A new type of cryptocurrency malware is spreading through YouTube, luring users into downloading programs that are intended to steal data from 30 different crypto wallets and browser extensions. The malware called “PennyWise”—likely named after the monster in the horror novel “It”—had been tracked since May, according to a blog post by cyber intelligence firm Cyble. The blog post stated:
“Our investigation indicates that the stealer is an emerging threat.”
According to the report, the attacker can currently target over 30 browsers as well as bitcoin applications like cold wallets, browser extensions, etc.
Cyble analyzes Pennywise, an infostealer that targets over 30 browsers and cold crypto-wallets and leverages YouTube to spread itself.https://t.co/ZXZD8gkNs1#Threatintel #cybercrime #Infostealer #Cryptocurrency #YouTube pic.twitter.com/Mj9sjbuS4y
— Cyble (@AuCyble) June 30, 2022
Chromium and Mozilla browser data, including login information and Bitcoin extension data, were reportedly stolen from the victim’s PC. The attacker can also use social media applications like Discord and Telegram to steal sessions and take screenshots.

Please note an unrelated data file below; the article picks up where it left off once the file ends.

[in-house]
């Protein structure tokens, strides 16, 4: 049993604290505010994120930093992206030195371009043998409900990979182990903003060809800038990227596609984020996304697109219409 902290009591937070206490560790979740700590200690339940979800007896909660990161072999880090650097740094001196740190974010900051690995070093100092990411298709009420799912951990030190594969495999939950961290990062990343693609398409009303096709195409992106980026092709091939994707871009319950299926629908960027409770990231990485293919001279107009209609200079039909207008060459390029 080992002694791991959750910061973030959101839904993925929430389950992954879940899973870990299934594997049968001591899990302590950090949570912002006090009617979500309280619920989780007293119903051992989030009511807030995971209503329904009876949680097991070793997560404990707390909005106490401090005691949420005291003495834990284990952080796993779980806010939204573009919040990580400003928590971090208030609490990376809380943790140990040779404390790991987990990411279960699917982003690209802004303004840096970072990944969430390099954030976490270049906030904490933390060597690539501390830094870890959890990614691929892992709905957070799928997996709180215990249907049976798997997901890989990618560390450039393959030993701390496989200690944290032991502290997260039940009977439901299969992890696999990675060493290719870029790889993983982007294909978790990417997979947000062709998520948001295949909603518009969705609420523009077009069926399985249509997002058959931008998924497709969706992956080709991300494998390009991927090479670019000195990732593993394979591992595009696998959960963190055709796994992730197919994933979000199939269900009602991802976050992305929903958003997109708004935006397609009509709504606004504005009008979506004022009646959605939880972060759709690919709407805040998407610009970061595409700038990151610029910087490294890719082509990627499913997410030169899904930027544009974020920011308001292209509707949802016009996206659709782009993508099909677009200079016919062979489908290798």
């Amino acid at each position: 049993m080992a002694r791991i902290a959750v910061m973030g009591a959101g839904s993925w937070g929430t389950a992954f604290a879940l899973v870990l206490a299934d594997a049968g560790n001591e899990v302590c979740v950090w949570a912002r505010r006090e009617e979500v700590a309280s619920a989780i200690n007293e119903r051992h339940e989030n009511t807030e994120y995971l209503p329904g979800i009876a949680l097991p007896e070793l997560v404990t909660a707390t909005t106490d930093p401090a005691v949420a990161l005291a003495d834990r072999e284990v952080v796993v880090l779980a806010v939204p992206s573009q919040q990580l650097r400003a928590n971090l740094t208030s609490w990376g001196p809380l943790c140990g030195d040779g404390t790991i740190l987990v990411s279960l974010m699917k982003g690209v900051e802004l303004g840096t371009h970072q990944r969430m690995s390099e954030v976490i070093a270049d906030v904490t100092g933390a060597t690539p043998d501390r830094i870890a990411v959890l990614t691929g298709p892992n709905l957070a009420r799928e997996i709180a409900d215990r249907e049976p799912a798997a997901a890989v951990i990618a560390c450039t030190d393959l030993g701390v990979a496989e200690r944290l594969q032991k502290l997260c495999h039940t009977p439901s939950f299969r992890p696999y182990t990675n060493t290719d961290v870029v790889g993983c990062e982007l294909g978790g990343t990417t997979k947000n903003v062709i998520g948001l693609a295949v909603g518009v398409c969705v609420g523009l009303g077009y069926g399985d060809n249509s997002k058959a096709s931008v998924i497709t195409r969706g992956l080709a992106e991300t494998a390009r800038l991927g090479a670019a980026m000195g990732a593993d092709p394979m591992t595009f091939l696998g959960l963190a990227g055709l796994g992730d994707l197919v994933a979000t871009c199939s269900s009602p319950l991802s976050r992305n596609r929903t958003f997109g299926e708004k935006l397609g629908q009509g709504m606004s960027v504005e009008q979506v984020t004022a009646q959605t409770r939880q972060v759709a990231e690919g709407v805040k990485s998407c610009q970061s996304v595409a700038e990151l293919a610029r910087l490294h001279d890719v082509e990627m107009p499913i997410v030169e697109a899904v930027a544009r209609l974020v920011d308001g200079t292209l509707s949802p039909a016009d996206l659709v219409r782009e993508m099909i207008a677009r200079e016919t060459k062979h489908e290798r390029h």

In addition, Cyble reveals that the malware targets cold crypto-wallets that support Zcash and Ethereum by scanning the directory for wallet files and transmitting copies of those files to the attackers. These wallets include Armory, Bytecoin, Jaxx, Exodus, Electrum, Atomic Wallet, Guarda, and Coinomi.
How does malware use YouTube?
The cybersecurity company explained that the attacker is entering into systems by spreading malware via YouTube mining education videos that share so-called free Bitcoin mining software in their description boxes. The “Threat Actors,” produce videos in which they direct viewers to click the link in the description and download the free software while simultaneously enticing them to turn off their antivirus programs, which makes it possible for the malware to operate successfully.
As of June 30, according to Cyble, the attacker had up to 80 videos on their YouTube channel; however, the detected channel has since been deleted.
Cybercrimes in the crypto world have become very common due to the lack of clear regulatory structures and decentralized nature. In February this year, as TheCooinRise reported, crypto exchange giant Binance joined the NCFTA or National Cyber-Forensics and Training Alliance to help combat cybercrime.
Moreover, the blockchain analysis company Chainalysis in January also talked about a low-profile malware that was stealing millions at the time.